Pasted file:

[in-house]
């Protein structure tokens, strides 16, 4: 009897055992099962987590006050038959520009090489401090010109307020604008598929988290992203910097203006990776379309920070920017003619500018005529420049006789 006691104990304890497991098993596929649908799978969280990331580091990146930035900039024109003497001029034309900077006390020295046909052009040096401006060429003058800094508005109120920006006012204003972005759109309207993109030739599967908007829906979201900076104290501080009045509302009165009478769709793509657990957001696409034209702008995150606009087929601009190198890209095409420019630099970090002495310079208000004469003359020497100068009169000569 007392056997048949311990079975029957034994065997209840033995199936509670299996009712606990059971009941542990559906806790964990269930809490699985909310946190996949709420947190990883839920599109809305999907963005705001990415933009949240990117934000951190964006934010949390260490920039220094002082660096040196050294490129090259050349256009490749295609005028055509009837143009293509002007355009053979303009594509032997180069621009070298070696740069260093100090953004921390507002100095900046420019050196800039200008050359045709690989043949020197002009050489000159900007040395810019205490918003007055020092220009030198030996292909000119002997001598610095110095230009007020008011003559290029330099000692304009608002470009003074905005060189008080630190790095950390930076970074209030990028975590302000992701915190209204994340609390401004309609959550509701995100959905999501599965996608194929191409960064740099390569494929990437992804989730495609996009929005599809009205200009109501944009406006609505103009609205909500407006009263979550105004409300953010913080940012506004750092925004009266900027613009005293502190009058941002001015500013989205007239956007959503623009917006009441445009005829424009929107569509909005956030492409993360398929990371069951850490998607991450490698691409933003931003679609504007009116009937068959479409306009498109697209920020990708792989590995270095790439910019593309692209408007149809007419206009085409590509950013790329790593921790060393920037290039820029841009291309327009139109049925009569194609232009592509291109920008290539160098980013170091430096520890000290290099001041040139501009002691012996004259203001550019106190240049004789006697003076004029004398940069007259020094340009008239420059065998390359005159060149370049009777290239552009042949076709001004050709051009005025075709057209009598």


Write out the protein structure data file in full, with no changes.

[in-house]
């Protein structure tokens, strides 16, 4: 009897055992099962987590006050038959520009090489401090010109307020604008598929988290992203910097203006990776379309920070920017003619500018005529420049006789 006691104990304890497991098993596929649908799978969280990331580091990146930035900039024109003497001029034309900077006390020295046909052009040096401006060429003058800094508005109120920006006012204003972005759109309207993109030739599967908007829906979201900076104290501080009045509302009165009478769709793509657990957001696409034209702008995150606009087929601009190198890209095409420019630099970090002495310079208000004469003359020497100068009169000569 007392056997048949311990079975029957034994065997209840033995199936509670299996009712606990059971009941542990559906806790964990269930809490699985909310946190996949709420947190990883839920599109809305999907963005705001990415933009949240990117934000951190964006934010949390260490920039220094002082660096040196050294490129090259050349256009490749295609005028055509009837143009293509002007355009053979303009594509032997180069621009070298070696740069260093100090953004921390507002100095900046420019050196800039200008050359045709690989043949020197002009050489000159900007040395810019205490918003007055020092220009030198030996292909000119002997001598610095110095230009007020008011003559290029330099000692304009608002470009003074905005060189008080630190790095950390930076970074209030990028975590302000992701915190209204994340609390401004309609959550509701995100959905999501599965996608194929191409960064740099390569494929990437992804989730495609996009929005599809009205200009109501944009406006609505103009609205909500407006009263979550105004409300953010913080940012506004750092925004009266900027613009005293502190009058941002001015500013989205007239956007959503623009917006009441445009005829424009929107569509909005956030492409993360398929990371069951850490998607991450490698691409933003931003679609504007009116009937068959479409306009498109697209920020990708792989590995270095790439910019593309692209408007149809007419206009085409590509950013790329790593921790060393920037290039820029841009291309327009139109049925009569194609232009592509291109920008290539160098980013170091430096520890000290290099001041040139501009002691012996004259203001550019106190240049004789006697003076004029004398940069007259020094340009008239420059065998390359005159060149370049009777290239552009042949076709001004050709051009005025075709057209009598």